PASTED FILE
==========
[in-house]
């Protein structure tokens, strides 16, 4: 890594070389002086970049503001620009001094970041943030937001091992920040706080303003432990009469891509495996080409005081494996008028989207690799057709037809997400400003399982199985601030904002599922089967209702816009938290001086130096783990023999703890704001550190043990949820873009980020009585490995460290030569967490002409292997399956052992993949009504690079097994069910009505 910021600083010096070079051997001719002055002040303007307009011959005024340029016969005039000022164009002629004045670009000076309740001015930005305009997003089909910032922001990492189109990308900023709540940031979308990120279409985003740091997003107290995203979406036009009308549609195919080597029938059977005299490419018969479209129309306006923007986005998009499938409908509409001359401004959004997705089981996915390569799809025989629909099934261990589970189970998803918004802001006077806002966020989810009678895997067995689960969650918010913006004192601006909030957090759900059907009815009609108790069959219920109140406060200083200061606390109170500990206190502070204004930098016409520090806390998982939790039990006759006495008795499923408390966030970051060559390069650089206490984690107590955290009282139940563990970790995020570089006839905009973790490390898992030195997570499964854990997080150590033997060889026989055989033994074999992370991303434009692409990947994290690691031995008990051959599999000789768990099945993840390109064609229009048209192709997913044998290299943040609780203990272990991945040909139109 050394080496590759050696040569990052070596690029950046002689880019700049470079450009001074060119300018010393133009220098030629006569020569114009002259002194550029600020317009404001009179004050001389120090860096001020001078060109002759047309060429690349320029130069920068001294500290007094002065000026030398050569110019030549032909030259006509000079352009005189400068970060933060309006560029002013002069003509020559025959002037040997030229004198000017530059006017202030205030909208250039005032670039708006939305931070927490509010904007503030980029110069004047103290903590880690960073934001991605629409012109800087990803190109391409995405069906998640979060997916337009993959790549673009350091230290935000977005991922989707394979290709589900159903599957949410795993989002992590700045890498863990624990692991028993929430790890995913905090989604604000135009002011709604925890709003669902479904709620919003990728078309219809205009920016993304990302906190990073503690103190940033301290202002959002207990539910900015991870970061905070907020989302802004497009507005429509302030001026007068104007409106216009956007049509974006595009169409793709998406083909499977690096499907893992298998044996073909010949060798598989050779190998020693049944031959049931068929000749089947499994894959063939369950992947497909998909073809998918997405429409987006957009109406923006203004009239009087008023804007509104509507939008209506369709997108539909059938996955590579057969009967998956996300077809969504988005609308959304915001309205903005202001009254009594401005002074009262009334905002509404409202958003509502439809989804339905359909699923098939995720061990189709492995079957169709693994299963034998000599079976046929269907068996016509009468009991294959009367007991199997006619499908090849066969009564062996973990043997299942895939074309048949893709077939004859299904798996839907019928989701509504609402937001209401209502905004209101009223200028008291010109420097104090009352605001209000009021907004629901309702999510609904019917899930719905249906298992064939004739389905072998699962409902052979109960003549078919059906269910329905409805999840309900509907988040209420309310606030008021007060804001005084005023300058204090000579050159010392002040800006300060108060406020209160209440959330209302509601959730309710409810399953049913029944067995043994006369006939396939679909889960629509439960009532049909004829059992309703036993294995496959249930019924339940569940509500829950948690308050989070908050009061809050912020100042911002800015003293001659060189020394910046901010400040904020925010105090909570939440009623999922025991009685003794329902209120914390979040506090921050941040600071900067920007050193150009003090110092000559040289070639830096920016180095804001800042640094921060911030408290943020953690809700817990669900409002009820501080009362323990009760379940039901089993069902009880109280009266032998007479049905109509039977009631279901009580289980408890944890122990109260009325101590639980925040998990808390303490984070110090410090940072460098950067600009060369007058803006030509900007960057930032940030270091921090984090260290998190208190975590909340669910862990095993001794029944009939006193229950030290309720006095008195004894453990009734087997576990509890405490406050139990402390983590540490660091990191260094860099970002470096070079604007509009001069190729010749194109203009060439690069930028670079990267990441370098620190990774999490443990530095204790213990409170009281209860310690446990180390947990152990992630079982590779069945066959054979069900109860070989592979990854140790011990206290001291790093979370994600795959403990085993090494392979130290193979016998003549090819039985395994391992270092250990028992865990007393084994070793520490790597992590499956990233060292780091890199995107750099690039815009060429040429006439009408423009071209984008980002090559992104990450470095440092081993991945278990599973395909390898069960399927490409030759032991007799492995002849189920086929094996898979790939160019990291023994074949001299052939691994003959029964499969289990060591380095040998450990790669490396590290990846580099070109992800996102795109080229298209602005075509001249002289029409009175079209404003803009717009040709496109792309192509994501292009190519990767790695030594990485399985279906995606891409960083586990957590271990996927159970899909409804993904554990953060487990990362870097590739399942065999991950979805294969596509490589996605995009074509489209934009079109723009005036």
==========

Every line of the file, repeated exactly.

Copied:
[in-house]
């Protein structure tokens, strides 16, 4: 890594070389002086970049503001620009001094970041943030937001091992920040706080303003432990009469891509495996080409005081494996008028989207690799057709037809997400400003399982199985601030904002599922089967209702816009938290001086130096783990023999703890704001550190043990949820873009980020009585490995460290030569967490002409292997399956052992993949009504690079097994069910009505 910021600083010096070079051997001719002055002040303007307009011959005024340029016969005039000022164009002629004045670009000076309740001015930005305009997003089909910032922001990492189109990308900023709540940031979308990120279409985003740091997003107290995203979406036009009308549609195919080597029938059977005299490419018969479209129309306006923007986005998009499938409908509409001359401004959004997705089981996915390569799809025989629909099934261990589970189970998803918004802001006077806002966020989810009678895997067995689960969650918010913006004192601006909030957090759900059907009815009609108790069959219920109140406060200083200061606390109170500990206190502070204004930098016409520090806390998982939790039990006759006495008795499923408390966030970051060559390069650089206490984690107590955290009282139940563990970790995020570089006839905009973790490390898992030195997570499964854990997080150590033997060889026989055989033994074999992370991303434009692409990947994290690691031995008990051959599999000789768990099945993840390109064609229009048209192709997913044998290299943040609780203990272990991945040909139109 050394080496590759050696040569990052070596690029950046002689880019700049470079450009001074060119300018010393133009220098030629006569020569114009002259002194550029600020317009404001009179004050001389120090860096001020001078060109002759047309060429690349320029130069920068001294500290007094002065000026030398050569110019030549032909030259006509000079352009005189400068970060933060309006560029002013002069003509020559025959002037040997030229004198000017530059006017202030205030909208250039005032670039708006939305931070927490509010904007503030980029110069004047103290903590880690960073934001991605629409012109800087990803190109391409995405069906998640979060997916337009993959790549673009350091230290935000977005991922989707394979290709589900159903599957949410795993989002992590700045890498863990624990692991028993929430790890995913905090989604604000135009002011709604925890709003669902479904709620919003990728078309219809205009920016993304990302906190990073503690103190940033301290202002959002207990539910900015991870970061905070907020989302802004497009507005429509302030001026007068104007409106216009956007049509974006595009169409793709998406083909499977690096499907893992298998044996073909010949060798598989050779190998020693049944031959049931068929000749089947499994894959063939369950992947497909998909073809998918997405429409987006957009109406923006203004009239009087008023804007509104509507939008209506369709997108539909059938996955590579057969009967998956996300077809969504988005609308959304915001309205903005202001009254009594401005002074009262009334905002509404409202958003509502439809989804339905359909699923098939995720061990189709492995079957169709693994299963034998000599079976046929269907068996016509009468009991294959009367007991199997006619499908090849066969009564062996973990043997299942895939074309048949893709077939004859299904798996839907019928989701509504609402937001209401209502905004209101009223200028008291010109420097104090009352605001209000009021907004629901309702999510609904019917899930719905249906298992064939004739389905072998699962409902052979109960003549078919059906269910329905409805999840309900509907988040209420309310606030008021007060804001005084005023300058204090000579050159010392002040800006300060108060406020209160209440959330209302509601959730309710409810399953049913029944067995043994006369006939396939679909889960629509439960009532049909004829059992309703036993294995496959249930019924339940569940509500829950948690308050989070908050009061809050912020100042911002800015003293001659060189020394910046901010400040904020925010105090909570939440009623999922025991009685003794329902209120914390979040506090921050941040600071900067920007050193150009003090110092000559040289070639830096920016180095804001800042640094921060911030408290943020953690809700817990669900409002009820501080009362323990009760379940039901089993069902009880109280009266032998007479049905109509039977009631279901009580289980408890944890122990109260009325101590639980925040998990808390303490984070110090410090940072460098950067600009060369007058803006030509900007960057930032940030270091921090984090260290998190208190975590909340669910862990095993001794029944009939006193229950030290309720006095008195004894453990009734087997576990509890405490406050139990402390983590540490660091990191260094860099970002470096070079604007509009001069190729010749194109203009060439690069930028670079990267990441370098620190990774999490443990530095204790213990409170009281209860310690446990180390947990152990992630079982590779069945066959054979069900109860070989592979990854140790011990206290001291790093979370994600795959403990085993090494392979130290193979016998003549090819039985395994391992270092250990028992865990007393084994070793520490790597992590499956990233060292780091890199995107750099690039815009060429040429006439009408423009071209984008980002090559992104990450470095440092081993991945278990599973395909390898069960399927490409030759032991007799492995002849189920086929094996898979790939160019990291023994074949001299052939691994003959029964499969289990060591380095040998450990790669490396590290990846580099070109992800996102795109080229298209602005075509001249002289029409009175079209404003803009717009040709496109792309192509994501292009190519990767790695030594990485399985279906995606891409960083586990957590271990996927159970899909409804993904554990953060487990990362870097590739399942065999991950979805294969596509490589996605995009074509489209934009079109723009005036």